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Designing for enactment: Multiple Design Formalizations and Interpretations in Teacher Practice

Juan A. Muñoz-Cristóbal, Luis P. Prieto, Yannis Dimitriadis, Sara Villagrá-Sobrino, Iván M. Jorrín-Abellán

Keywords: Learning design, orchestration, enactment, formalization, interpretation, teacher practice

Although there exist many approaches and frameworks for the design of learning activities, from different theoretical and pedagogical standpoints, very few of them take into account the fine-grained, contextual logistics that are required to enact those designs in an authentic classroom. Nor do they consider the different levels of formalization that occur as the original, high-level design ideas are transformed into the actual learning activities' implementation and enactment. Also, different actors may be involved in this process, from learning designers to technical staff, including teachers themselves. These formalization and enactment aspects, especially when ICT and multiple collaboration levels are in play, not only provide insights on the orchestration of learning designs, but also on the process of learning design itself.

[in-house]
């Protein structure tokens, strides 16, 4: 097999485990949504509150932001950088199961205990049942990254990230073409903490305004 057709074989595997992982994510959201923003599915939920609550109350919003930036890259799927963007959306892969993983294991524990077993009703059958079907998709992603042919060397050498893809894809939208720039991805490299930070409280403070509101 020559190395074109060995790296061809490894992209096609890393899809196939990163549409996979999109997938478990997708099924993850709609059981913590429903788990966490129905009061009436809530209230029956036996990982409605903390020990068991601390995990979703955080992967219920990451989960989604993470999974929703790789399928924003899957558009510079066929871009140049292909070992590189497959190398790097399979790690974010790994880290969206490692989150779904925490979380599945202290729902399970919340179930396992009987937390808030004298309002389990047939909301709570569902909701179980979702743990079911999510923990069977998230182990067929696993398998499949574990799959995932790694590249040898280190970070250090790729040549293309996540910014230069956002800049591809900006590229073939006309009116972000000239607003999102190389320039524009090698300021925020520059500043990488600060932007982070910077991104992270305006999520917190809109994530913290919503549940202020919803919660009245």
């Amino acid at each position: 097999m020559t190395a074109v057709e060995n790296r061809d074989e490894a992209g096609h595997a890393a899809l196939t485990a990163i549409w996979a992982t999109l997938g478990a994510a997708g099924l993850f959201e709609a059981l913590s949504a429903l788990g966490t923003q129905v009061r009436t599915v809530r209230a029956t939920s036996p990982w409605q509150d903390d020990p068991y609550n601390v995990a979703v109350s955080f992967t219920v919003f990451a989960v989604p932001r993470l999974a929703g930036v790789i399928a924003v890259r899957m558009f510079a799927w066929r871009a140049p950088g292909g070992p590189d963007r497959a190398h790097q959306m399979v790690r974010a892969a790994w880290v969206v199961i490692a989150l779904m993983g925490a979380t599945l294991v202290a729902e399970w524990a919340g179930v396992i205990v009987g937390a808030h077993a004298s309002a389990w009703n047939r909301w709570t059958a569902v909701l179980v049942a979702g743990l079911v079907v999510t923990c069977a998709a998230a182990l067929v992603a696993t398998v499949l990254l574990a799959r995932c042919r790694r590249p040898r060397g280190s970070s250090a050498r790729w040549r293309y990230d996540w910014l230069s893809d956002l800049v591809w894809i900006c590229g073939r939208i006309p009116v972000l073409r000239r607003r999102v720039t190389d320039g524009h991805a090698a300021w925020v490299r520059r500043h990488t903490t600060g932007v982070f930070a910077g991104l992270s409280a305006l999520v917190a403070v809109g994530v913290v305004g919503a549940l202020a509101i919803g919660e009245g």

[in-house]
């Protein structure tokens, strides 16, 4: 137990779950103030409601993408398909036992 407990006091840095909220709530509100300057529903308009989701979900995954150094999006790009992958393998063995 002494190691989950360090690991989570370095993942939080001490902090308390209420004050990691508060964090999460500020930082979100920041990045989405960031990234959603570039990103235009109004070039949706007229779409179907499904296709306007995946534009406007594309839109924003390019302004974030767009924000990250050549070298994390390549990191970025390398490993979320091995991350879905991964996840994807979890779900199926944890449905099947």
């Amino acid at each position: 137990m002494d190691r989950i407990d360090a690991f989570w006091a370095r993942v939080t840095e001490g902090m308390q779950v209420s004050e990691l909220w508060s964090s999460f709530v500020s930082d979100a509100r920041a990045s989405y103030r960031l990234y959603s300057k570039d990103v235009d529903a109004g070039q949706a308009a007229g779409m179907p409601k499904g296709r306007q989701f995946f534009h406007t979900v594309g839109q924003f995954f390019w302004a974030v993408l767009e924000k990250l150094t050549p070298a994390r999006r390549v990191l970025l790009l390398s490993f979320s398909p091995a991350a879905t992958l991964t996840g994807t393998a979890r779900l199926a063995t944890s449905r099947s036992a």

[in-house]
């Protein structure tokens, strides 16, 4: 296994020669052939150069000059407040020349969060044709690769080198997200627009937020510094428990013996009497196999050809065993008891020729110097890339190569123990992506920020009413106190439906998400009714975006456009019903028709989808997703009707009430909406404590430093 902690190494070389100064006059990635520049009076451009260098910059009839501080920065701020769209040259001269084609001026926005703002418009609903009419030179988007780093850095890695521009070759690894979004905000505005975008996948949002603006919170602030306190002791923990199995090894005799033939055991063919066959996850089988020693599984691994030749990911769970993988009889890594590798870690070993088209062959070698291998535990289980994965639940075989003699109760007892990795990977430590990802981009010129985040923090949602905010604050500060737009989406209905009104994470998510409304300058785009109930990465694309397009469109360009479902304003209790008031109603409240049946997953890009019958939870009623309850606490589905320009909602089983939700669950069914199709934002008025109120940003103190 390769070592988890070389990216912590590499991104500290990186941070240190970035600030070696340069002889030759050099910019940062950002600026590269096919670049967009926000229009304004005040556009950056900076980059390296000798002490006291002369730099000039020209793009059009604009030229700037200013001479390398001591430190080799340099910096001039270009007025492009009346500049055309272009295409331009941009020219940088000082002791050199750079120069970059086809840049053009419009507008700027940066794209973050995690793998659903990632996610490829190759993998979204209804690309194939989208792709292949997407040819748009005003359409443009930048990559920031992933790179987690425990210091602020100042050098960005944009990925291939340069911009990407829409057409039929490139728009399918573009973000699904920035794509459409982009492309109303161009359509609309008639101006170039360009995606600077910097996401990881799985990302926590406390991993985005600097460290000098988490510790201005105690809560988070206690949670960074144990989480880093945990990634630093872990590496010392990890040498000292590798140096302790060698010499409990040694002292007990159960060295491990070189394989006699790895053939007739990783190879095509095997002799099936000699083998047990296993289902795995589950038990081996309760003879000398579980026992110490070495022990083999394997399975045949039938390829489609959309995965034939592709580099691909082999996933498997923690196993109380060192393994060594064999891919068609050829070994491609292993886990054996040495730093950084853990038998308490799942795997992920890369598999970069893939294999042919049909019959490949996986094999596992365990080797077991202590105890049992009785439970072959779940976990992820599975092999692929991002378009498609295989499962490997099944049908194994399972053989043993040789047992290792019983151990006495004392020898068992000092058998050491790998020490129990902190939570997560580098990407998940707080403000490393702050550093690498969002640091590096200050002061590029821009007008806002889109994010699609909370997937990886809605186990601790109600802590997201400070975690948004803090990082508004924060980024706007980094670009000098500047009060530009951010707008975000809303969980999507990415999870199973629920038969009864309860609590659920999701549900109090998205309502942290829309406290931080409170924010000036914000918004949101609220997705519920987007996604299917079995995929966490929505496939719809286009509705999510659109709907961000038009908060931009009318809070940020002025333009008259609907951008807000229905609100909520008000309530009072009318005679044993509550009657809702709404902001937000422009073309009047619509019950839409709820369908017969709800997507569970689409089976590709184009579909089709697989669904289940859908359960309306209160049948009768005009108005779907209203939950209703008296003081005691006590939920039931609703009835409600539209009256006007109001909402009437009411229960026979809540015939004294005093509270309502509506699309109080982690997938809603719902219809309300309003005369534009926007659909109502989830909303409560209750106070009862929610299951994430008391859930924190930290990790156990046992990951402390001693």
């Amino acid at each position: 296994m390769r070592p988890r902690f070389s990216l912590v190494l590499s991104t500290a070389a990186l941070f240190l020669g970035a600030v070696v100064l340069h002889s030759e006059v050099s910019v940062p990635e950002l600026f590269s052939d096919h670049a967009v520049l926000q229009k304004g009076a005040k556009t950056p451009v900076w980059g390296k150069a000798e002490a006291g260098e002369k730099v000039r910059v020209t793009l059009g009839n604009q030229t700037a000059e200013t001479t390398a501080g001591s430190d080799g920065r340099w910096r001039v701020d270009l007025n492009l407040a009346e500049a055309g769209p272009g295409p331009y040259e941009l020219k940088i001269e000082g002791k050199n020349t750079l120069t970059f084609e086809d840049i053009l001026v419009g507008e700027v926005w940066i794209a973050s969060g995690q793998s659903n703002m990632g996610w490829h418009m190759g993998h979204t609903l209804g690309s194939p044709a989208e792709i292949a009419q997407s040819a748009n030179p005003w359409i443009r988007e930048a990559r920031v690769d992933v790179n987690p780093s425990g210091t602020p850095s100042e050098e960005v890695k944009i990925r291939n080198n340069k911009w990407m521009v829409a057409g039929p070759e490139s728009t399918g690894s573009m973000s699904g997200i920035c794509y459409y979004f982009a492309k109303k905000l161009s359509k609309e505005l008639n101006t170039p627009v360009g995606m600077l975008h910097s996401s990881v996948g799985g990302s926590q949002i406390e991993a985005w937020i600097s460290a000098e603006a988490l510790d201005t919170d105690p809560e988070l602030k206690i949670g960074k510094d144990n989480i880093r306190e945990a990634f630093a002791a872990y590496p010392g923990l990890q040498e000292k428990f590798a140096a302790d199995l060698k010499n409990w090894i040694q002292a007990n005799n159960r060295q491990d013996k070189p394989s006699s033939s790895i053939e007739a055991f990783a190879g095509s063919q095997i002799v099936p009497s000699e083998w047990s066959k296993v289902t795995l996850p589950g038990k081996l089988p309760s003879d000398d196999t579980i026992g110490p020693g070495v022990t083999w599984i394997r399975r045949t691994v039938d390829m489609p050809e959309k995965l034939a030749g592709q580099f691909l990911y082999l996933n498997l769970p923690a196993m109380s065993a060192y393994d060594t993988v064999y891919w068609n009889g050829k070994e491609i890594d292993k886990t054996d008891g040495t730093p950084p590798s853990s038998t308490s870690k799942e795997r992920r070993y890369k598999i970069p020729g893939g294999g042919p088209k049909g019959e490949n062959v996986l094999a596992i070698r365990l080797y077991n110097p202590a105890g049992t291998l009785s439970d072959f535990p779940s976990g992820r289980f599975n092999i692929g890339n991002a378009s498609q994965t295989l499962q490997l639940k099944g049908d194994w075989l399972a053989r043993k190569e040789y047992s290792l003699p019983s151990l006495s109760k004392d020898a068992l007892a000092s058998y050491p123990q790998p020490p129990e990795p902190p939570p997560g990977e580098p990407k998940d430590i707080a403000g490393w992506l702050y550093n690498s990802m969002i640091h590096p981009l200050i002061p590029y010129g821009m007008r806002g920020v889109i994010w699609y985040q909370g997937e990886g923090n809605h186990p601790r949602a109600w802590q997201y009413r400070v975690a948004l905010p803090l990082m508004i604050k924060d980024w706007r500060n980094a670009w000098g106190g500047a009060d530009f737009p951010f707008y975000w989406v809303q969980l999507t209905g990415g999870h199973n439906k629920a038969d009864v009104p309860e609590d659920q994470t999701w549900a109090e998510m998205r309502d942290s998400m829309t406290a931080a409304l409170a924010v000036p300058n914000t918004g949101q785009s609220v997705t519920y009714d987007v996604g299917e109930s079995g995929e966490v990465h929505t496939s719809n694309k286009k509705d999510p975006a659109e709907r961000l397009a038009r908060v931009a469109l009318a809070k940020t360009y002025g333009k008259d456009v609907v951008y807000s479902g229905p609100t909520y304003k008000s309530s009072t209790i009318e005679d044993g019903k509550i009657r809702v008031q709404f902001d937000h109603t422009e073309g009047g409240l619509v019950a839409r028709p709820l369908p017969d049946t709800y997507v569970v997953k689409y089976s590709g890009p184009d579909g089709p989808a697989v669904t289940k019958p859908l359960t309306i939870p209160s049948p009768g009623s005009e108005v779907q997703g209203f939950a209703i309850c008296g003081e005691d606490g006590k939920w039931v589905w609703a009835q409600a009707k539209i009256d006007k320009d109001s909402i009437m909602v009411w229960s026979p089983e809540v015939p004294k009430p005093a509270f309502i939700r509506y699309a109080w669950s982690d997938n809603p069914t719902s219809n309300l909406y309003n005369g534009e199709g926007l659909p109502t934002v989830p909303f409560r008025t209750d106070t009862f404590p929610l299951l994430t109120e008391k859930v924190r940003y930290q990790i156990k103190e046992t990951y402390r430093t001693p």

Through a series of examples taken from real learning design practice, this chapter analyzes the different levels of formalization of learning designs, from the initial, high-level textual description, until its final implementation through a concrete ICT infrastructure. Special attention is paid to how different actors consume, produce and re-interpret these formalizations, and to the role of patterns and best practices as communication tools, as well as to that of LD tools themselves.